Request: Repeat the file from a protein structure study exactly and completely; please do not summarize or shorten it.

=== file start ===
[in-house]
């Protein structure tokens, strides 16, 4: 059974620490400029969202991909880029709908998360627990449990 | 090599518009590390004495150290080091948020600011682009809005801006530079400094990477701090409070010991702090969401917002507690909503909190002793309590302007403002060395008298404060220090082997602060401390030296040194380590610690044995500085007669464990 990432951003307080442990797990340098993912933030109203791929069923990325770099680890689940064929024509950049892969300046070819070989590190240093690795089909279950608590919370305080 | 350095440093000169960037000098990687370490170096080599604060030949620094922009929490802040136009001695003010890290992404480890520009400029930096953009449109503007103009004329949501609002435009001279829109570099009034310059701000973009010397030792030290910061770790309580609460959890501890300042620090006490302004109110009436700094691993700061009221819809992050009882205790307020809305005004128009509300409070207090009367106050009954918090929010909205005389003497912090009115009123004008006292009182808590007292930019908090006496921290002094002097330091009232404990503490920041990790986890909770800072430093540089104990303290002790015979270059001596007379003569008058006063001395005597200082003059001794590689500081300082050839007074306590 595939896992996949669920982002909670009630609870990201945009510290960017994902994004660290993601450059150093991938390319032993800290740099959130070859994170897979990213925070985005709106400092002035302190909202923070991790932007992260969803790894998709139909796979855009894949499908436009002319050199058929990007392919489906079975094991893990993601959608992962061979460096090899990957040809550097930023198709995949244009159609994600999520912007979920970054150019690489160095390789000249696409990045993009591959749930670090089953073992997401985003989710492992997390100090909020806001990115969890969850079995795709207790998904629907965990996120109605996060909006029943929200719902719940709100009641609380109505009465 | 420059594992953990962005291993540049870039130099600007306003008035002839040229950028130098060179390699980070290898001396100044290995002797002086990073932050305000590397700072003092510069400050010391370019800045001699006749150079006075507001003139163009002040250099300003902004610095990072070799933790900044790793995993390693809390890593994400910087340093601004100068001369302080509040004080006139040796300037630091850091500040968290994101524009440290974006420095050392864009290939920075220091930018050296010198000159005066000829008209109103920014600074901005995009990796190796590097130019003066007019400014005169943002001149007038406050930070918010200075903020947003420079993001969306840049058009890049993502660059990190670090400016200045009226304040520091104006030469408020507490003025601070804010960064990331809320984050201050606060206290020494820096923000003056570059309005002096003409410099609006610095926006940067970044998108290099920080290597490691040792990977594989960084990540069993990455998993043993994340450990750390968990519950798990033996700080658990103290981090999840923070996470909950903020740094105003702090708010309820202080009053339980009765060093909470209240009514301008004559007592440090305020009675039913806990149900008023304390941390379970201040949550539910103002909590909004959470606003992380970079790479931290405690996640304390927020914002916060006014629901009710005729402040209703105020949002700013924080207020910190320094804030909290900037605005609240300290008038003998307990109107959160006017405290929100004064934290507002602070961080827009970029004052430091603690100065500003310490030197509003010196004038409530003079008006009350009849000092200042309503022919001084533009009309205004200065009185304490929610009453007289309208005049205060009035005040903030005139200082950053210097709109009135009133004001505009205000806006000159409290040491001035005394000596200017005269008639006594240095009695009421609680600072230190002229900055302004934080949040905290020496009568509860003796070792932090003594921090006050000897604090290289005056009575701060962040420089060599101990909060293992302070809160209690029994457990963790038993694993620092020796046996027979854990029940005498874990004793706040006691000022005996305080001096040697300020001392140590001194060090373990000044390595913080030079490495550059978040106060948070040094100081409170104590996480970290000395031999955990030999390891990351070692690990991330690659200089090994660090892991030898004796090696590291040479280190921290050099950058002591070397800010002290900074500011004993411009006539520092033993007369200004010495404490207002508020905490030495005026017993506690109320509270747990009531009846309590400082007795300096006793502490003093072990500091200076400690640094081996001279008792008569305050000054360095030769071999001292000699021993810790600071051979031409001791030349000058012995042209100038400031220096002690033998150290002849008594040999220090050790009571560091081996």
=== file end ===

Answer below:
[in-house]
């Protein structure tokens, strides 16, 4: 059974620490400029969202991909880029709908998360627990449990 | 090599518009590390004495150290080091948020600011682009809005801006530079400094990477701090409070010991702090969401917002507690909503909190002793309590302007403002060395008298404060220090082997602060401390030296040194380590610690044995500085007669464990 990432951003307080442990797990340098993912933030109203791929069923990325770099680890689940064929024509950049892969300046070819070989590190240093690795089909279950608590919370305080 | 350095440093000169960037000098990687370490170096080599604060030949620094922009929490802040136009001695003010890290992404480890520009400029930096953009449109503007103009004329949501609002435009001279829109570099009034310059701000973009010397030792030290910061770790309580609460959890501890300042620090006490302004109110009436700094691993700061009221819809992050009882205790307020809305005004128009509300409070207090009367106050009954918090929010909205005389003497912090009115009123004008006292009182808590007292930019908090006496921290002094002097330091009232404990503490920041990790986890909770800072430093540089104990303290002790015979270059001596007379003569008058006063001395005597200082003059001794590689500081300082050839007074306590 595939896992996949669920982002909670009630609870990201945009510290960017994902994004660290993601450059150093991938390319032993800290740099959130070859994170897979990213925070985005709106400092002035302190909202923070991790932007992260969803790894998709139909796979855009894949499908436009002319050199058929990007392919489906079975094991893990993601959608992962061979460096090899990957040809550097930023198709995949244009159609994600999520912007979920970054150019690489160095390789000249696409990045993009591959749930670090089953073992997401985003989710492992997390100090909020806001990115969890969850079995795709207790998904629907965990996120109605996060909006029943929200719902719940709100009641609380109505009465 | 420059594992953990962005291993540049870039130099600007306003008035002839040229950028130098060179390699980070290898001396100044290995002797002086990073932050305000590397700072003092510069400050010391370019800045001699006749150079006075507001003139163009002040250099300003902004610095990072070799933790900044790793995993390693809390890593994400910087340093601004100068001369302080509040004080006139040796300037630091850091500040968290994101524009440290974006420095050392864009290939920075220091930018050296010198000159005066000829008209109103920014600074901005995009990796190796590097130019003066007019400014005169943002001149007038406050930070918010200075903020947003420079993001969306840049058009890049993502660059990190670090400016200045009226304040520091104006030469408020507490003025601070804010960064990331809320984050201050606060206290020494820096923000003056570059309005002096003409410099609006610095926006940067970044998108290099920080290597490691040792990977594989960084990540069993990455998993043993994340450990750390968990519950798990033996700080658990103290981090999840923070996470909950903020740094105003702090708010309820202080009053339980009765060093909470209240009514301008004559007592440090305020009675039913806990149900008023304390941390379970201040949550539910103002909590909004959470606003992380970079790479931290405690996640304390927020914002916060006014629901009710005729402040209703105020949002700013924080207020910190320094804030909290900037605005609240300290008038003998307990109107959160006017405290929100004064934290507002602070961080827009970029004052430091603690100065500003310490030197509003010196004038409530003079008006009350009849000092200042309503022919001084533009009309205004200065009185304490929610009453007289309208005049205060009035005040903030005139200082950053210097709109009135009133004001505009205000806006000159409290040491001035005394000596200017005269008639006594240095009695009421609680600072230190002229900055302004934080949040905290020496009568509860003796070792932090003594921090006050000897604090290289005056009575701060962040420089060599101990909060293992302070809160209690029994457990963790038993694993620092020796046996027979854990029940005498874990004793706040006691000022005996305080001096040697300020001392140590001194060090373990000044390595913080030079490495550059978040106060948070040094100081409170104590996480970290000395031999955990030999390891990351070692690990991330690659200089090994660090892991030898004796090696590291040479280190921290050099950058002591070397800010002290900074500011004993411009006539520092033993007369200004010495404490207002508020905490030495005026017993506690109320509270747990009531009846309590400082007795300096006793502490003093072990500091200076400690640094081996001279008792008569305050000054360095030769071999001292000699021993810790600071051979031409001791030349000058012995042209100038400031220096002690033998150290002849008594040999220090050790009571560091081996």